TCP/IP over Infra-red on the Empeg© Amit Singh. All Rights Reserved. Written in 2001
When you think about it, there are so many strings attached to infra-red data transfer. It must be short range, must be line-of-sight, and so on. However, there are numerous benefits as well: it is reasonably high speed (up to 4 Mbps for what is called fast infra-red), it is cordless, it is not exactly limited to line of sight, there is a plethora of devices that support IR out there, and so on. Oh, and it is cool in general. With an increasing number of computers (particularly laptops) including infra-red ports today, support for IrDA has been gaining momentum. In particular, open source IrDA support for Linux is eminently usable already. Following is a diagram (click here for a bigger picture) displaying the IrDA stack.
Making two Linuces talk TCP/IP over IR
Linux 1: Sony VAIO
I have a Sony VAIO PCG-Z505 JE laptop, on which IrDA works well. The IrDA specific contents of my
/etc/modules.conf are given below.
# Sony VAIO PCG-Z505 JE (Linux 2.4.9, irda-utils-0.9.14)
pre-install nsc-ircc setserial /dev/ttyS2 port 0 irq0
alias irda0 nsc-ircc
options nsc-ircc io=0x3e8 dma=0 irq=10 dongle_id=0x09
alias tty-ldisc-11 irtty
alias char-major-161 ircomm-tty
alias char-major-10-187 irnet
Linux 2: The Empeg
I am running the Debian potato distribution on the Empeg, as described in this HOWTO. In order to use IrDA as we are going to, the following are required on the Empeg:
- A development kernel with IrDA and PPP support. I compiled my own kernel (unchanged 2.2.14 sources as provided by Rio), but I believe any appropriate kernel will do.
- The PPP package (ppp_2.3.11-1.4.deb currently for Debian-potato).
- The irda-tools package (irda-tools_0.9.5-2.deb currently).
- The irda-common package (irda-common_0.9.5-2.deb currently).
It is easiest to use SIR to get started with IrDA (which I reckon is the only way that will work on the Empeg because of its IR hardware). We shall use PPP over SIR to get TCP/IP working. Communication speed will be limited to 115200 bps. The following steps should allow you to get a minimal connection working, which you can tailor to suit your needs thereafter:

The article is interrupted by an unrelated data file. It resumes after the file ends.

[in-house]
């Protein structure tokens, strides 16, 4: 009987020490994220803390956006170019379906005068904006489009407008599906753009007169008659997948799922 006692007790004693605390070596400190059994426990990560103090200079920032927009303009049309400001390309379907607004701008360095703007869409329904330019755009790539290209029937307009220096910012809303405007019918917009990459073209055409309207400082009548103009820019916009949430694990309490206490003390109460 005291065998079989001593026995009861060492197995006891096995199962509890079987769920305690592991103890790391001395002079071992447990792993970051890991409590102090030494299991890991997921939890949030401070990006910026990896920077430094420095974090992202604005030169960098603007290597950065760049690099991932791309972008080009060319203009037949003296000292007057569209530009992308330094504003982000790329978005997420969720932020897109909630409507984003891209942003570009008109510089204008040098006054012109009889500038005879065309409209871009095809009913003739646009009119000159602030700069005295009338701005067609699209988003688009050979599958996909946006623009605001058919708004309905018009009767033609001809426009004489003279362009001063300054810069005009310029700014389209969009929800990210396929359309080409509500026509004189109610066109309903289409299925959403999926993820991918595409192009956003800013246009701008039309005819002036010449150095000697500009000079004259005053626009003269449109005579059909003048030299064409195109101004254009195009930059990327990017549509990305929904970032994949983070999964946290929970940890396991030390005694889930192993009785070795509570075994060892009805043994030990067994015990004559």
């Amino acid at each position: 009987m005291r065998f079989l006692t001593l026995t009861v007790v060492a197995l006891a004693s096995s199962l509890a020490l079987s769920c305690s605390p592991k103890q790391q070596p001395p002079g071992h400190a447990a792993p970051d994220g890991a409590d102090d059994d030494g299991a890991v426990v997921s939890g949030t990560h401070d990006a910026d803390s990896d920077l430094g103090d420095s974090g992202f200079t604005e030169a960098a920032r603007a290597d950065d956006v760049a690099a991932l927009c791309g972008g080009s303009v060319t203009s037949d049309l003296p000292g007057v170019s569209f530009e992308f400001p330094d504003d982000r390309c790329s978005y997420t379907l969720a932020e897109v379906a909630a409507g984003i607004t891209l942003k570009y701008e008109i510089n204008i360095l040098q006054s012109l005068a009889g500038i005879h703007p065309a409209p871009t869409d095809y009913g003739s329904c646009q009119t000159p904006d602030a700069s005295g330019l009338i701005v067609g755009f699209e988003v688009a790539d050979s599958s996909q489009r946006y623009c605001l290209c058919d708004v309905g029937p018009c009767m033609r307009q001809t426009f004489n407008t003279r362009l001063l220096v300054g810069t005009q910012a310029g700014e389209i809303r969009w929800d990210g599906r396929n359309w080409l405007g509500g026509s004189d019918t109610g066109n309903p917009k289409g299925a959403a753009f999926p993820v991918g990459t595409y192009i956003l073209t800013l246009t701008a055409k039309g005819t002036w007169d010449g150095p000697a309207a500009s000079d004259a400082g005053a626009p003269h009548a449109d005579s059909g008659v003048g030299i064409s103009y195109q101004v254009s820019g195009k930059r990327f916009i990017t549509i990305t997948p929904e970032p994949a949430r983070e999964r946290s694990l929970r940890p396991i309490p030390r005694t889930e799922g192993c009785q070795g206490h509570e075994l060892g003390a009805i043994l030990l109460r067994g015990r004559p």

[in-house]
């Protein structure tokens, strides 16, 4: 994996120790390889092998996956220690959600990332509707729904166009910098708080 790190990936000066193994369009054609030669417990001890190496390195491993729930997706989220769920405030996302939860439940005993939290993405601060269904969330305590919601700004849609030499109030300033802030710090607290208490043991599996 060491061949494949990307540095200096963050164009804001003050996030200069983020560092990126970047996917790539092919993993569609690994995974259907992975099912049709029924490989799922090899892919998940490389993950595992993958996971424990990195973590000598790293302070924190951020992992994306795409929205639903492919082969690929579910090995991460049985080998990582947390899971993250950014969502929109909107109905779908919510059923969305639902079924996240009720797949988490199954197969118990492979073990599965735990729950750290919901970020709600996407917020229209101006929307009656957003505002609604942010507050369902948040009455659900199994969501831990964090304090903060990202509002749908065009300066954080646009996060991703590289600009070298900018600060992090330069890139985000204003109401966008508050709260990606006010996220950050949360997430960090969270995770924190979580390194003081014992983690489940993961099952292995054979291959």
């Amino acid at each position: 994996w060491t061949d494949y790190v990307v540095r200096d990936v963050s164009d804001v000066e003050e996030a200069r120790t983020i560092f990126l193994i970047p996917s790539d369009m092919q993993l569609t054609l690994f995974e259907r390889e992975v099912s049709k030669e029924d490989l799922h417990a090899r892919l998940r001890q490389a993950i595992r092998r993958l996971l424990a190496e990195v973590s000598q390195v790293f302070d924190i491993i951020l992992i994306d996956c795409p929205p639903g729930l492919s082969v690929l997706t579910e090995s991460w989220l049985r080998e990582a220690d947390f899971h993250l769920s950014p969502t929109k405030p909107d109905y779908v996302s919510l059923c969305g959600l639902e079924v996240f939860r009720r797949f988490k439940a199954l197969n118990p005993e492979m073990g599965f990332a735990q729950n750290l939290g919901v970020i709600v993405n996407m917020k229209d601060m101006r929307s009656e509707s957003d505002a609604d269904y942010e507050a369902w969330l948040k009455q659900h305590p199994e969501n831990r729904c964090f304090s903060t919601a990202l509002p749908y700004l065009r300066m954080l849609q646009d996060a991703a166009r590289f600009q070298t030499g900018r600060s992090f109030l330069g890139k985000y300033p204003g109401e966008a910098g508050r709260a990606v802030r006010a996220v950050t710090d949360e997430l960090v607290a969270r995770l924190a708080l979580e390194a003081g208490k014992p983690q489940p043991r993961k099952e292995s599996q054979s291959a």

- Let us treat the "other" (Linux 1) machine as a PPP server. It
is assumed that your IR hardware is identified by the kernel and is working.
The system service "irda" must also be started (in other words, an
irattach" must be performed, like "
irattach /dev/ttyS2 -s 1" - please refer to IR documentation). Moreover, the relevant devices must exist (
- Start up
irdaon Linux 1, if it is not already started.
- Execute "
echo 1 > /proc/sys/net/irda/discovery" on Linux 1.
- Execute "
pppd /dev/ircomm0 115200 noauth x.x.x.x:y.y.y.y" on Linux 1, where
y.y.y.yare two appropriate IP addresses to be used for the Point-to-Point link that would be established (hopefully!)
- Make sure that a ppp device comes up. It is useful to have a "
tail -f" running on
/var/log/messagesall this while as a debugging aid.
- Drop to the shell on the Empeg (either through a serial connection, or by logging in if your Empeg is configured for remote logins).
- Make sure the appropriate ir devices (
/dev/ircomm0, ...) exist in
/dev. If they don't, you need to create them. One way is to do a "
tar -cpf" on Linux 1 and "
tar -xpf" it on the Empeg.
- Run "
irattach /dev/ttyS2 -s 1" on the Empeg. If things are fine, the
irda0device should come up.
- Execute "
pppd /dev/ircomm0" on the Empeg.
- Count from 1 to 5. Do an "
ifconfig -a" on the Empeg. If all went well, you should see the Point-to-Point link established and the IP addresses assigned.
- If everything is working, you can disconnect the Ethernet cable (if connected) and enjoy talking to the Empeg only over IR.
- Note that if the player software is restarted at this point, it should (can be made to) bind to the appropriate port (I think it is 8300) and listen on the newly found address. In other words, emplode/emptool should work over IR. [NB: I have yet to verify this.]
Please note that IrComm is not the only way to connect the Empeg to an IR-enabled computer, but it is the simplest. IrLAN in ad-hoc mode might be another option.